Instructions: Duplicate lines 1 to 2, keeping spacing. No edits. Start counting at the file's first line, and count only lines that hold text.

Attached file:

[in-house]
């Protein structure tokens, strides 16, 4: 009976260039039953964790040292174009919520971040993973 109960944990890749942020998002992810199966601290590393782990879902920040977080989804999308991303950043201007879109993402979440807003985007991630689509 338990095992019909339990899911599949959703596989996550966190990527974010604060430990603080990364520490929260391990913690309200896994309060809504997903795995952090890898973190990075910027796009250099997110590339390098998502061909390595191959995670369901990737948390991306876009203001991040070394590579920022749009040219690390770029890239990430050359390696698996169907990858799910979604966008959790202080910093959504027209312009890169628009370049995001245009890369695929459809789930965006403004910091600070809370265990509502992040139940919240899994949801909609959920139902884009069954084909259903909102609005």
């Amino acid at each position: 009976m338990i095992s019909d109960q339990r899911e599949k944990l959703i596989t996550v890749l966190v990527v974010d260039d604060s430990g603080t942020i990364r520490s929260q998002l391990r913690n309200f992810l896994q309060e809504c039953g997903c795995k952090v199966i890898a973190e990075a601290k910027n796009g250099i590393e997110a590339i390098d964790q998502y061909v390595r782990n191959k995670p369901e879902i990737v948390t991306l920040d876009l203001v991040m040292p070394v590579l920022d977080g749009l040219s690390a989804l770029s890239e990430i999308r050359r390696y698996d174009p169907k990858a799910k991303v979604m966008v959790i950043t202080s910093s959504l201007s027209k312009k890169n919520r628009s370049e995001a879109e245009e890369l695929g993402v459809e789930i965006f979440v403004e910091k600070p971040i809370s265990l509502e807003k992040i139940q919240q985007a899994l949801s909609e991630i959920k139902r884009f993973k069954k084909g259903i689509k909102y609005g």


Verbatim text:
[in-house]
């Protein structure tokens, strides 16, 4: 009976260039039953964790040292174009919520971040993973 109960944990890749942020998002992810199966601290590393782990879902920040977080989804999308991303950043201007879109993402979440807003985007991630689509 338990095992019909339990899911599949959703596989996550966190990527974010604060430990603080990364520490929260391990913690309200896994309060809504997903795995952090890898973190990075910027796009250099997110590339390098998502061909390595191959995670369901990737948390991306876009203001991040070394590579920022749009040219690390770029890239990430050359390696698996169907990858799910979604966008959790202080910093959504027209312009890169628009370049995001245009890369695929459809789930965006403004910091600070809370265990509502992040139940919240899994949801909609959920139902884009069954084909259903909102609005």